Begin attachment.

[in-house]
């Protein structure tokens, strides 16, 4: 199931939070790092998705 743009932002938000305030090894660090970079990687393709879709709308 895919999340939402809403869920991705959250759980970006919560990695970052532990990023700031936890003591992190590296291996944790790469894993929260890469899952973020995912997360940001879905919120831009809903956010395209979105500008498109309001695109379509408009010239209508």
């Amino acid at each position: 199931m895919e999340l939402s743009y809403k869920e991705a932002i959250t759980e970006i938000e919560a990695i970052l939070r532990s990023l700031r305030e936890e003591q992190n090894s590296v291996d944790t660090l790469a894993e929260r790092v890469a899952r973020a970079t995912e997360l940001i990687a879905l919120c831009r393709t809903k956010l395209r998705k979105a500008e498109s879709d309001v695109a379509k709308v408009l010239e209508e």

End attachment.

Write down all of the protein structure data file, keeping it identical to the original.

[in-house]
């Protein structure tokens, strides 16, 4: 199931939070790092998705 743009932002938000305030090894660090970079990687393709879709709308 895919999340939402809403869920991705959250759980970006919560990695970052532990990023700031936890003591992190590296291996944790790469894993929260890469899952973020995912997360940001879905919120831009809903956010395209979105500008498109309001695109379509408009010239209508």
């Amino acid at each position: 199931m895919e999340l939402s743009y809403k869920e991705a932002i959250t759980e970006i938000e919560a990695i970052l939070r532990s990023l700031r305030e936890e003591q992190n090894s590296v291996d944790t660090l790469a894993e929260r790092v890469a899952r973020a970079t995912e997360l940001i990687a879905l919120c831009r393709t809903k956010l395209r998705k979105a500008e498109s879709d309001v695109a379509k709308v408009l010239e209508e």